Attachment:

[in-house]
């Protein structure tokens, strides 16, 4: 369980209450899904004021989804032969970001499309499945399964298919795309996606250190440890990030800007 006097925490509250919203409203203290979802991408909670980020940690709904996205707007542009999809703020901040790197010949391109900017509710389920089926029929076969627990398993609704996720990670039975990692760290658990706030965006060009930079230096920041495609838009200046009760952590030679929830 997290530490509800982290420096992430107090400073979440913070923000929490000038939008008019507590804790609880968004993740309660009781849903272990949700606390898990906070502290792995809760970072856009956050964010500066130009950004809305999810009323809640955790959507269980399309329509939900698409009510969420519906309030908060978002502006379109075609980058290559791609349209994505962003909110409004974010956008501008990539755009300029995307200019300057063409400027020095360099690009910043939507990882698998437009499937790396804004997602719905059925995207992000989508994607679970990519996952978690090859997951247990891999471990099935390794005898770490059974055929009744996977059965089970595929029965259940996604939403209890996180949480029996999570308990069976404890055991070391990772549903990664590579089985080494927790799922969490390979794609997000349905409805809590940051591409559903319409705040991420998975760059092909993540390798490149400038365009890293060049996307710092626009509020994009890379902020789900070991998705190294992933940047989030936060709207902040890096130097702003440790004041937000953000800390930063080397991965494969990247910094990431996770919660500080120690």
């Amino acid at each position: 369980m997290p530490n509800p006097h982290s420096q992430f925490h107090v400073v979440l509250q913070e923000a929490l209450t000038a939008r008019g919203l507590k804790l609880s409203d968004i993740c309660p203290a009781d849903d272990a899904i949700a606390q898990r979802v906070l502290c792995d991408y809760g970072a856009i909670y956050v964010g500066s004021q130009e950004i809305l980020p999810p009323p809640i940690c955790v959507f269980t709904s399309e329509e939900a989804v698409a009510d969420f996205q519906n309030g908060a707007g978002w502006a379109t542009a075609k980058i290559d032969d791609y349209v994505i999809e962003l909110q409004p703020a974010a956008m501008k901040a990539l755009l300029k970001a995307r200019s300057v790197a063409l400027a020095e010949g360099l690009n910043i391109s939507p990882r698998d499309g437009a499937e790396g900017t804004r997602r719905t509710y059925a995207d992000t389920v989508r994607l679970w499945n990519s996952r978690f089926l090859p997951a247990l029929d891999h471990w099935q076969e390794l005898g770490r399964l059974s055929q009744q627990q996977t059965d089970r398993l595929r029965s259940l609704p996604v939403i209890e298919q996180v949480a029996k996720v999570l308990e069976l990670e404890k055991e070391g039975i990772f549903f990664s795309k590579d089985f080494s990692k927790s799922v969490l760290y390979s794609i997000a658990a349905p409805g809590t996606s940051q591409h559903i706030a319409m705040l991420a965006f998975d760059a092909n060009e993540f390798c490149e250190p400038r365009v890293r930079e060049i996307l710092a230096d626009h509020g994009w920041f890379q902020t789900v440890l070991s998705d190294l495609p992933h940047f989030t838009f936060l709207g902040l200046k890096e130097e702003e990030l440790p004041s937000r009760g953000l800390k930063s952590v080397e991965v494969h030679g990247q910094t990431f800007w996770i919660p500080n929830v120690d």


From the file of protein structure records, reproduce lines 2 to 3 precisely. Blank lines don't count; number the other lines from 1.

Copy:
């Protein structure tokens, strides 16, 4: 369980209450899904004021989804032969970001499309499945399964298919795309996606250190440890990030800007 006097925490509250919203409203203290979802991408909670980020940690709904996205707007542009999809703020901040790197010949391109900017509710389920089926029929076969627990398993609704996720990670039975990692760290658990706030965006060009930079230096920041495609838009200046009760952590030679929830 997290530490509800982290420096992430107090400073979440913070923000929490000038939008008019507590804790609880968004993740309660009781849903272990949700606390898990906070502290792995809760970072856009956050964010500066130009950004809305999810009323809640955790959507269980399309329509939900698409009510969420519906309030908060978002502006379109075609980058290559791609349209994505962003909110409004974010956008501008990539755009300029995307200019300057063409400027020095360099690009910043939507990882698998437009499937790396804004997602719905059925995207992000989508994607679970990519996952978690090859997951247990891999471990099935390794005898770490059974055929009744996977059965089970595929029965259940996604939403209890996180949480029996999570308990069976404890055991070391990772549903990664590579089985080494927790799922969490390979794609997000349905409805809590940051591409559903319409705040991420998975760059092909993540390798490149400038365009890293060049996307710092626009509020994009890379902020789900070991998705190294992933940047989030936060709207902040890096130097702003440790004041937000953000800390930063080397991965494969990247910094990431996770919660500080120690």
């Amino acid at each position: 369980m997290p530490n509800p006097h982290s420096q992430f925490h107090v400073v979440l509250q913070e923000a929490l209450t000038a939008r008019g919203l507590k804790l609880s409203d968004i993740c309660p203290a009781d849903d272990a899904i949700a606390q898990r979802v906070l502290c792995d991408y809760g970072a856009i909670y956050v964010g500066s004021q130009e950004i809305l980020p999810p009323p809640i940690c955790v959507f269980t709904s399309e329509e939900a989804v698409a009510d969420f996205q519906n309030g908060a707007g978002w502006a379109t542009a075609k980058i290559d032969d791609y349209v994505i999809e962003l909110q409004p703020a974010a956008m501008k901040a990539l755009l300029k970001a995307r200019s300057v790197a063409l400027a020095e010949g360099l690009n910043i391109s939507p990882r698998d499309g437009a499937e790396g900017t804004r997602r719905t509710y059925a995207d992000t389920v989508r994607l679970w499945n990519s996952r978690f089926l090859p997951a247990l029929d891999h471990w099935q076969e390794l005898g770490r399964l059974s055929q009744q627990q996977t059965d089970r398993l595929r029965s259940l609704p996604v939403i209890e298919q996180v949480a029996k996720v999570l308990e069976l990670e404890k055991e070391g039975i990772f549903f990664s795309k590579d089985f080494s990692k927790s799922v969490l760290y390979s794609i997000a658990a349905p409805g809590t996606s940051q591409h559903i706030a319409m705040l991420a965006f998975d760059a092909n060009e993540f390798c490149e250190p400038r365009v890293r930079e060049i996307l710092a230096d626009h509020g994009w920041f890379q902020t789900v440890l070991s998705d190294l495609p992933h940047f989030t838009f936060l709207g902040l200046k890096e130097e702003e990030l440790p004041s937000r009760g953000l800390k930063s952590v080397e991965v494969h030679g990247q910094t990431f800007w996770i919660p500080n929830v120690d």